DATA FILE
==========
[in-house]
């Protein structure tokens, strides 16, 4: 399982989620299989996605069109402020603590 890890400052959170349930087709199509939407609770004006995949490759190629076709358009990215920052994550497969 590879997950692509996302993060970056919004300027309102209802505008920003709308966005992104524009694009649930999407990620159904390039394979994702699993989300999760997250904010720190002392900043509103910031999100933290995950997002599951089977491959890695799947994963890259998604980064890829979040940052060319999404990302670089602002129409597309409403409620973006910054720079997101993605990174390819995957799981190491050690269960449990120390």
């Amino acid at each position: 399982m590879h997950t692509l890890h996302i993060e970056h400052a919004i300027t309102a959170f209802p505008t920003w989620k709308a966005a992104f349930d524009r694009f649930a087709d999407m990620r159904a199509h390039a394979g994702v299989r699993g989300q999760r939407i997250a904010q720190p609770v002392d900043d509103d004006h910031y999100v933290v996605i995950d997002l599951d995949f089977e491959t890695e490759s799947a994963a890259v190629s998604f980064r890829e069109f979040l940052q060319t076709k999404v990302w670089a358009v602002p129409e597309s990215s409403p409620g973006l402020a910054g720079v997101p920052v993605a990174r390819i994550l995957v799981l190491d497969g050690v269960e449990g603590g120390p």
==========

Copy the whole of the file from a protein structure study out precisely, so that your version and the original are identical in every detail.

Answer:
[in-house]
């Protein structure tokens, strides 16, 4: 399982989620299989996605069109402020603590 890890400052959170349930087709199509939407609770004006995949490759190629076709358009990215920052994550497969 590879997950692509996302993060970056919004300027309102209802505008920003709308966005992104524009694009649930999407990620159904390039394979994702699993989300999760997250904010720190002392900043509103910031999100933290995950997002599951089977491959890695799947994963890259998604980064890829979040940052060319999404990302670089602002129409597309409403409620973006910054720079997101993605990174390819995957799981190491050690269960449990120390």
């Amino acid at each position: 399982m590879h997950t692509l890890h996302i993060e970056h400052a919004i300027t309102a959170f209802p505008t920003w989620k709308a966005a992104f349930d524009r694009f649930a087709d999407m990620r159904a199509h390039a394979g994702v299989r699993g989300q999760r939407i997250a904010q720190p609770v002392d900043d509103d004006h910031y999100v933290v996605i995950d997002l599951d995949f089977e491959t890695e490759s799947a994963a890259v190629s998604f980064r890829e069109f979040l940052q060319t076709k999404v990302w670089a358009v602002p129409e597309s990215s409403p409620g973006l402020a910054g720079v997101p920052v993605a990174r390819i994550l995957v799981l190491d497969g050690v269960e449990g603590g120390p």